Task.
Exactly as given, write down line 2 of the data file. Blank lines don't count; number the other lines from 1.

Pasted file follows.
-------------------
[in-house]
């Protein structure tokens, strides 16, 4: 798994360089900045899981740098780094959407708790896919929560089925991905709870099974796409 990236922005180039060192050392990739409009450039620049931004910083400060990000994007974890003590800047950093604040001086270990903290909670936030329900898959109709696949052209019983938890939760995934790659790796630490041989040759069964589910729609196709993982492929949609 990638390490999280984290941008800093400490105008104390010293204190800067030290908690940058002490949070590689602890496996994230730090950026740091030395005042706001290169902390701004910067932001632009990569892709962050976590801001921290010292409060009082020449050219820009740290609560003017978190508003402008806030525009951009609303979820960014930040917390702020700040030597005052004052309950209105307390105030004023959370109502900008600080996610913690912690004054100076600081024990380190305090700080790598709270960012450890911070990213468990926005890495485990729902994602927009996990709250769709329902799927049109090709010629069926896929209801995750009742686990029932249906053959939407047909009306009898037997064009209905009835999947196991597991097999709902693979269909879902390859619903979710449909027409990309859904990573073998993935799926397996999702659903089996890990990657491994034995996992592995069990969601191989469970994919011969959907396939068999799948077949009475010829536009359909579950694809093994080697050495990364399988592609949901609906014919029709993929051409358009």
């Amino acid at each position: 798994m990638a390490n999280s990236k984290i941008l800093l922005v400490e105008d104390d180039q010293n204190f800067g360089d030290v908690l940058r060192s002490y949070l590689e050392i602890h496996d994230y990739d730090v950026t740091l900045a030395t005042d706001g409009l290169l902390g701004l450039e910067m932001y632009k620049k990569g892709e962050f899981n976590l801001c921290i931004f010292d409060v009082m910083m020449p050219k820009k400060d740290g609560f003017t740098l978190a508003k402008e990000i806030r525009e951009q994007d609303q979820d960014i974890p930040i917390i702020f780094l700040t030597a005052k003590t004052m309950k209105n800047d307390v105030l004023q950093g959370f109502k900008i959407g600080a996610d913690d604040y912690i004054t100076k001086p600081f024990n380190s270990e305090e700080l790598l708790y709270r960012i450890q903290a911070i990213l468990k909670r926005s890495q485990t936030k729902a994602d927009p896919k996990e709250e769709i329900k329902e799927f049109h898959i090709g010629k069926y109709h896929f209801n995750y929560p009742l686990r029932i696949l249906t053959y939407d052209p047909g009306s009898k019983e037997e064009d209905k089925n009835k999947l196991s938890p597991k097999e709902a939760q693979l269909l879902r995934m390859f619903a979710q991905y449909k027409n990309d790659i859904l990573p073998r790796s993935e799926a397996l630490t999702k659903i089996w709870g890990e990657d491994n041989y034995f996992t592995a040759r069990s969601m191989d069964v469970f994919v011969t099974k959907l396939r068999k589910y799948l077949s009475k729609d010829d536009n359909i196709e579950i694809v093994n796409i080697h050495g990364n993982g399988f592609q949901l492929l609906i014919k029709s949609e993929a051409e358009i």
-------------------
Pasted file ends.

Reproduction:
């Protein structure tokens, strides 16, 4: 798994360089900045899981740098780094959407708790896919929560089925991905709870099974796409 990236922005180039060192050392990739409009450039620049931004910083400060990000994007974890003590800047950093604040001086270990903290909670936030329900898959109709696949052209019983938890939760995934790659790796630490041989040759069964589910729609196709993982492929949609 990638390490999280984290941008800093400490105008104390010293204190800067030290908690940058002490949070590689602890496996994230730090950026740091030395005042706001290169902390701004910067932001632009990569892709962050976590801001921290010292409060009082020449050219820009740290609560003017978190508003402008806030525009951009609303979820960014930040917390702020700040030597005052004052309950209105307390105030004023959370109502900008600080996610913690912690004054100076600081024990380190305090700080790598709270960012450890911070990213468990926005890495485990729902994602927009996990709250769709329902799927049109090709010629069926896929209801995750009742686990029932249906053959939407047909009306009898037997064009209905009835999947196991597991097999709902693979269909879902390859619903979710449909027409990309859904990573073998993935799926397996999702659903089996890990990657491994034995996992592995069990969601191989469970994919011969959907396939068999799948077949009475010829536009359909579950694809093994080697050495990364399988592609949901609906014919029709993929051409358009």